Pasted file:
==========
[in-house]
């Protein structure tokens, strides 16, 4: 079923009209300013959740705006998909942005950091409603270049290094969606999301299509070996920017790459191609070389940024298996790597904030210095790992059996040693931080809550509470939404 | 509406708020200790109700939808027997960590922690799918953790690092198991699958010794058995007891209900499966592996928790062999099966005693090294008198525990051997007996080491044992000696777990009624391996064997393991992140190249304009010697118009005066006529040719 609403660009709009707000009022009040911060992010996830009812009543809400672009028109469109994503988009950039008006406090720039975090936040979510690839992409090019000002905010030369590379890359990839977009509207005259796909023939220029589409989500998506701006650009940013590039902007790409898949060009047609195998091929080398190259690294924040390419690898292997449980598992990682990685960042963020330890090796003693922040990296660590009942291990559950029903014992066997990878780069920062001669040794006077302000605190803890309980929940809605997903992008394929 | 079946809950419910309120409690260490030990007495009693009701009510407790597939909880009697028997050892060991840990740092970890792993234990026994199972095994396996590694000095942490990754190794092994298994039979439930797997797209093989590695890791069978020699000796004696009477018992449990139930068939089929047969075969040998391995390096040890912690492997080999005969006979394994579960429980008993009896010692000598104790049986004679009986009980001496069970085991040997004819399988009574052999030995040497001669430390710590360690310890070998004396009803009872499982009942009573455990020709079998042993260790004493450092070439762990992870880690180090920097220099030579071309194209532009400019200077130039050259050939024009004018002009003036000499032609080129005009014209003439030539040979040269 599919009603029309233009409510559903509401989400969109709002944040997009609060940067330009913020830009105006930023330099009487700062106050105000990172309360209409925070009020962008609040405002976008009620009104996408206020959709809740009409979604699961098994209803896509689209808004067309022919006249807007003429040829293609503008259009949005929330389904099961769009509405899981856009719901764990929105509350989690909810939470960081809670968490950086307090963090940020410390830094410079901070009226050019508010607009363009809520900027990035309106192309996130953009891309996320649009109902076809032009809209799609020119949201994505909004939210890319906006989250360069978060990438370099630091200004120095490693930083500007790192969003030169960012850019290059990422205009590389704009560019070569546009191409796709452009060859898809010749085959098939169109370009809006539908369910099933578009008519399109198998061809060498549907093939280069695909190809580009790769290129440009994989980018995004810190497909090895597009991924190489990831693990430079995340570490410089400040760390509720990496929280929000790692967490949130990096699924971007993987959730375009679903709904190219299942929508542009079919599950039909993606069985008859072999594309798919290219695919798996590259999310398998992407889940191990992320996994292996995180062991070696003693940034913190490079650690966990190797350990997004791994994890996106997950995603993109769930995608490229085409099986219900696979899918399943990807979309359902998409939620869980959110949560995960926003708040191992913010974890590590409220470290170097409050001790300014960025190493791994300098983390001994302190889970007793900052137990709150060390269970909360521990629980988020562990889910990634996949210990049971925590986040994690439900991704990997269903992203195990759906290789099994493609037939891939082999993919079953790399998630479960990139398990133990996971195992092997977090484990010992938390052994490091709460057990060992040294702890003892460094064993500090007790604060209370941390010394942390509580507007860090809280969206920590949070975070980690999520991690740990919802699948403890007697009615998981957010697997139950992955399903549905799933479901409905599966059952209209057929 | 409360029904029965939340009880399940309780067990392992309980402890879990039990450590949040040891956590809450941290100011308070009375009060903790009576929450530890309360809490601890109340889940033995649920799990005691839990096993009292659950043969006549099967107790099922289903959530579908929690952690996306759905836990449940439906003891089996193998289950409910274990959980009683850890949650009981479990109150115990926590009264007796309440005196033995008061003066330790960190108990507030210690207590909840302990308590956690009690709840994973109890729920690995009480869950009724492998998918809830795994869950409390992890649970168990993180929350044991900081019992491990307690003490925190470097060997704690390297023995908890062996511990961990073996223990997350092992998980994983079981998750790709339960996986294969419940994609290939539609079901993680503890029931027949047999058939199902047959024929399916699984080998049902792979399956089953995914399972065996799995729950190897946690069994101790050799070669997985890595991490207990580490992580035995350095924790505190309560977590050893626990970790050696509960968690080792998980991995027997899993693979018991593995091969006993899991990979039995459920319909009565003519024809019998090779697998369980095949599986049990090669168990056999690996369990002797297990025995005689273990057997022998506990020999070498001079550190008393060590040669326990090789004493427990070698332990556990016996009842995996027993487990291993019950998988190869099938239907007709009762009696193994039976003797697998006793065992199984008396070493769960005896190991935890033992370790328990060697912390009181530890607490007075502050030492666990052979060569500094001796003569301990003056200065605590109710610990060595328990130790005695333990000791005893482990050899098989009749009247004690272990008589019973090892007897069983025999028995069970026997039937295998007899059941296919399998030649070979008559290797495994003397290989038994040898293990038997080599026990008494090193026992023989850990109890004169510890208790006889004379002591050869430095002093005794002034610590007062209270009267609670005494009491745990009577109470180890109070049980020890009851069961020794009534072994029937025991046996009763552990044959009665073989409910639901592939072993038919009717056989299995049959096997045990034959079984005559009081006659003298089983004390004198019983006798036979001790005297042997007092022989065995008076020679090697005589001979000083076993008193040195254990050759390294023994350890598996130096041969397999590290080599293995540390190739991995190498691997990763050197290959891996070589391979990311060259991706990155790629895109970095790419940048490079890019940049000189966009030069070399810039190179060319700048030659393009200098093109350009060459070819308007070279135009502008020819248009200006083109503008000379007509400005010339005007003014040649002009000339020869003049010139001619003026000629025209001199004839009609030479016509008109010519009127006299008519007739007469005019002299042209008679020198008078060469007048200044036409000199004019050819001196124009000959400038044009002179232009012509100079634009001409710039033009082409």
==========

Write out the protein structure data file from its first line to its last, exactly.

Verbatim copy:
[in-house]
């Protein structure tokens, strides 16, 4: 079923009209300013959740705006998909942005950091409603270049290094969606999301299509070996920017790459191609070389940024298996790597904030210095790992059996040693931080809550509470939404 | 509406708020200790109700939808027997960590922690799918953790690092198991699958010794058995007891209900499966592996928790062999099966005693090294008198525990051997007996080491044992000696777990009624391996064997393991992140190249304009010697118009005066006529040719 609403660009709009707000009022009040911060992010996830009812009543809400672009028109469109994503988009950039008006406090720039975090936040979510690839992409090019000002905010030369590379890359990839977009509207005259796909023939220029589409989500998506701006650009940013590039902007790409898949060009047609195998091929080398190259690294924040390419690898292997449980598992990682990685960042963020330890090796003693922040990296660590009942291990559950029903014992066997990878780069920062001669040794006077302000605190803890309980929940809605997903992008394929 | 079946809950419910309120409690260490030990007495009693009701009510407790597939909880009697028997050892060991840990740092970890792993234990026994199972095994396996590694000095942490990754190794092994298994039979439930797997797209093989590695890791069978020699000796004696009477018992449990139930068939089929047969075969040998391995390096040890912690492997080999005969006979394994579960429980008993009896010692000598104790049986004679009986009980001496069970085991040997004819399988009574052999030995040497001669430390710590360690310890070998004396009803009872499982009942009573455990020709079998042993260790004493450092070439762990992870880690180090920097220099030579071309194209532009400019200077130039050259050939024009004018002009003036000499032609080129005009014209003439030539040979040269 599919009603029309233009409510559903509401989400969109709002944040997009609060940067330009913020830009105006930023330099009487700062106050105000990172309360209409925070009020962008609040405002976008009620009104996408206020959709809740009409979604699961098994209803896509689209808004067309022919006249807007003429040829293609503008259009949005929330389904099961769009509405899981856009719901764990929105509350989690909810939470960081809670968490950086307090963090940020410390830094410079901070009226050019508010607009363009809520900027990035309106192309996130953009891309996320649009109902076809032009809209799609020119949201994505909004939210890319906006989250360069978060990438370099630091200004120095490693930083500007790192969003030169960012850019290059990422205009590389704009560019070569546009191409796709452009060859898809010749085959098939169109370009809006539908369910099933578009008519399109198998061809060498549907093939280069695909190809580009790769290129440009994989980018995004810190497909090895597009991924190489990831693990430079995340570490410089400040760390509720990496929280929000790692967490949130990096699924971007993987959730375009679903709904190219299942929508542009079919599950039909993606069985008859072999594309798919290219695919798996590259999310398998992407889940191990992320996994292996995180062991070696003693940034913190490079650690966990190797350990997004791994994890996106997950995603993109769930995608490229085409099986219900696979899918399943990807979309359902998409939620869980959110949560995960926003708040191992913010974890590590409220470290170097409050001790300014960025190493791994300098983390001994302190889970007793900052137990709150060390269970909360521990629980988020562990889910990634996949210990049971925590986040994690439900991704990997269903992203195990759906290789099994493609037939891939082999993919079953790399998630479960990139398990133990996971195992092997977090484990010992938390052994490091709460057990060992040294702890003892460094064993500090007790604060209370941390010394942390509580507007860090809280969206920590949070975070980690999520991690740990919802699948403890007697009615998981957010697997139950992955399903549905799933479901409905599966059952209209057929 | 409360029904029965939340009880399940309780067990392992309980402890879990039990450590949040040891956590809450941290100011308070009375009060903790009576929450530890309360809490601890109340889940033995649920799990005691839990096993009292659950043969006549099967107790099922289903959530579908929690952690996306759905836990449940439906003891089996193998289950409910274990959980009683850890949650009981479990109150115990926590009264007796309440005196033995008061003066330790960190108990507030210690207590909840302990308590956690009690709840994973109890729920690995009480869950009724492998998918809830795994869950409390992890649970168990993180929350044991900081019992491990307690003490925190470097060997704690390297023995908890062996511990961990073996223990997350092992998980994983079981998750790709339960996986294969419940994609290939539609079901993680503890029931027949047999058939199902047959024929399916699984080998049902792979399956089953995914399972065996799995729950190897946690069994101790050799070669997985890595991490207990580490992580035995350095924790505190309560977590050893626990970790050696509960968690080792998980991995027997899993693979018991593995091969006993899991990979039995459920319909009565003519024809019998090779697998369980095949599986049990090669168990056999690996369990002797297990025995005689273990057997022998506990020999070498001079550190008393060590040669326990090789004493427990070698332990556990016996009842995996027993487990291993019950998988190869099938239907007709009762009696193994039976003797697998006793065992199984008396070493769960005896190991935890033992370790328990060697912390009181530890607490007075502050030492666990052979060569500094001796003569301990003056200065605590109710610990060595328990130790005695333990000791005893482990050899098989009749009247004690272990008589019973090892007897069983025999028995069970026997039937295998007899059941296919399998030649070979008559290797495994003397290989038994040898293990038997080599026990008494090193026992023989850990109890004169510890208790006889004379002591050869430095002093005794002034610590007062209270009267609670005494009491745990009577109470180890109070049980020890009851069961020794009534072994029937025991046996009763552990044959009665073989409910639901592939072993038919009717056989299995049959096997045990034959079984005559009081006659003298089983004390004198019983006798036979001790005297042997007092022989065995008076020679090697005589001979000083076993008193040195254990050759390294023994350890598996130096041969397999590290080599293995540390190739991995190498691997990763050197290959891996070589391979990311060259991706990155790629895109970095790419940048490079890019940049000189966009030069070399810039190179060319700048030659393009200098093109350009060459070819308007070279135009502008020819248009200006083109503008000379007509400005010339005007003014040649002009000339020869003049010139001619003026000629025209001199004839009609030479016509008109010519009127006299008519007739007469005019002299042209008679020198008078060469007048200044036409000199004019050819001196124009000959400038044009002179232009012509100079634009001409710039033009082409």